Selling Air

John Beckerson and John K. Walton, “Selling Air: Marking the Intangible at British Resorts,” in Histories of Tourism: Representation, Identity, and Conflict ed. John K. Walton, 55-68 (Channel View Publications, 2005).

In this chapter, Beckerson and Walton analyze promotional material and medical/scientific opinion on air as a draw to different health resorts. They describe its link to the philosophy of climatic determinism, highlighting the different kinds of air publicists from different countries marketed as being salubrious. They seem to constrain their analysis to sea air and to England, which renders the chapter a bit less useful for me. The work is mostly descriptive.

“The selling of air… was not the same as the marketing of a health-giving climate, which dealt in the statistics of sunlight, rainfall, humidity and prevailing winds: this was a qualitative issue, dealing with the perceived characteristics of the air of particular places and its alleged capacity to invigorate, rejuvenate, or sustain those who breathed copious doses of it.” (55)

Asserts that most middle-class families could afford health leisure trips by “the later 19th century,” and that businesses began to cater to them. (56)

“…the qualitative assertions favored by the publicists were impossible to disprove.” (57)

Popular attributes for the air: “ozone,” “bracing,” (<–dry) “tonic,” (<–“lifting the spirits and stimulating the appetite”) “strong,” “brisk,” “invigorating,” “bromine/iodine”
Ozone was associated with ocean air and believed to be impregnated with seawater’s health benefits. A lot of seaside resorts used it as a central marketing point, as did some rural ones. Though ozone’s salubrity found some backlash in scientific circles, it maintained a presence in promotional material for health resorts well into the 20th century. (58-9)

“As with ozone, the label ‘bracing’ could be presented as part of a broader and quite sophisticated-looking medical analysis of the properties of air in different local microclimates…”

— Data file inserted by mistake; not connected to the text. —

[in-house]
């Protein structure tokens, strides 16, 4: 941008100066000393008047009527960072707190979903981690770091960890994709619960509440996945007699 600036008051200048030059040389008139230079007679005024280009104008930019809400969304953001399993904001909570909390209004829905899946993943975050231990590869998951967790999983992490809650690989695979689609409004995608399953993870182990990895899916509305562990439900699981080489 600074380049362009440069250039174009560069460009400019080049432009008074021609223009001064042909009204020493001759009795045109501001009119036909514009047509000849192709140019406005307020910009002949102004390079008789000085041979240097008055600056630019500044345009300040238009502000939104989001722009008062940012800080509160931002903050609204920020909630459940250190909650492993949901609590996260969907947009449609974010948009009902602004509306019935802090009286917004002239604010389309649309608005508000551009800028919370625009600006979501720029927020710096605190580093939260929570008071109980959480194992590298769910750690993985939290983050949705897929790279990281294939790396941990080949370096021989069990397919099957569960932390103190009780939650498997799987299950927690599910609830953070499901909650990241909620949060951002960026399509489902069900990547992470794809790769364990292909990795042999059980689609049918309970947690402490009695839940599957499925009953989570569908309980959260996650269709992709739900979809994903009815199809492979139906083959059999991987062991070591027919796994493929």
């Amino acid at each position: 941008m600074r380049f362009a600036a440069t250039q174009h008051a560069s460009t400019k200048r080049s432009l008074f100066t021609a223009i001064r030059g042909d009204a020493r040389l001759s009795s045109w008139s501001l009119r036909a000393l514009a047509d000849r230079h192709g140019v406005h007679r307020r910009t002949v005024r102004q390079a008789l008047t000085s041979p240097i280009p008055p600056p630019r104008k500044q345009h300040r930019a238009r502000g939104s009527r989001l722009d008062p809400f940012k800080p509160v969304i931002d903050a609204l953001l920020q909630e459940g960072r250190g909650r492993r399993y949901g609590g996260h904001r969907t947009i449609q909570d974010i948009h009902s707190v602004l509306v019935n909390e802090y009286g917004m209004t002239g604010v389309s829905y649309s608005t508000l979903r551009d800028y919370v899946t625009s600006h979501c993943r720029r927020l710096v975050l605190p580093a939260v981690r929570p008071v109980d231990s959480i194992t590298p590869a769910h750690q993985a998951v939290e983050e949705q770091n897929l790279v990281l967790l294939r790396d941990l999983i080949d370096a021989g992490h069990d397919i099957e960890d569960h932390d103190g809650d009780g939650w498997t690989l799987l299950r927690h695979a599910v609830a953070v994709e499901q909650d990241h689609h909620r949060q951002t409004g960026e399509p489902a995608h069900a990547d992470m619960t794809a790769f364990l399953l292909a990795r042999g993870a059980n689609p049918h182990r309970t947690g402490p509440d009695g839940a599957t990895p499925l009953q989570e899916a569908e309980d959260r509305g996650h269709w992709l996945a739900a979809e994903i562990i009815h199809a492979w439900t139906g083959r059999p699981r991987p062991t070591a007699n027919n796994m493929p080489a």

Qualitative assessment of air used to bolster medico-scientific analysis of the salubrity of a resort. Keywords — bracing, ozone –important!

“The Americans tended to stress relief from urban heat and humidity.” (61)

Bit on how local flora and fauna made up part of advertisements, which made sense in a cultural context in which discovering the natural world improved a holiday ā€” “It was a sign that the resort was a place where the city and its threats to health and vitality could be escaped.”
In this way, America and Britain are the same. Health holiday in a rural setting in order to escape the pathologies of the city.

Municipal efforts at advertising “…were a useful gauge of how towns chose to collectively present themselves and reveal which groups had the power to form and sell images of place.” (62-3)

“Bracing breezes were difficult to measure and compare competitively but were only one aspect of competitive resort propaganda about weather and climate. A veritable climatic war was aged over many decades with rainfall and sunlight statistics, which could be recorded and presented with some claim to objectivity.” (63-4)

Attempts to harness scientific/medical authority ā€”

  • Medical men were often courted as well as potential clientele (ex. The Isle of Man’s Official Board of Advertising, formed in 1893); marketers were hoping to get recommendations from physicians. (64)
  • “Assertions about the distinctive qualities of local air played their part in the propaganda, as Medical Officers lent their scientific aura to the vaguest of claims.” (64)

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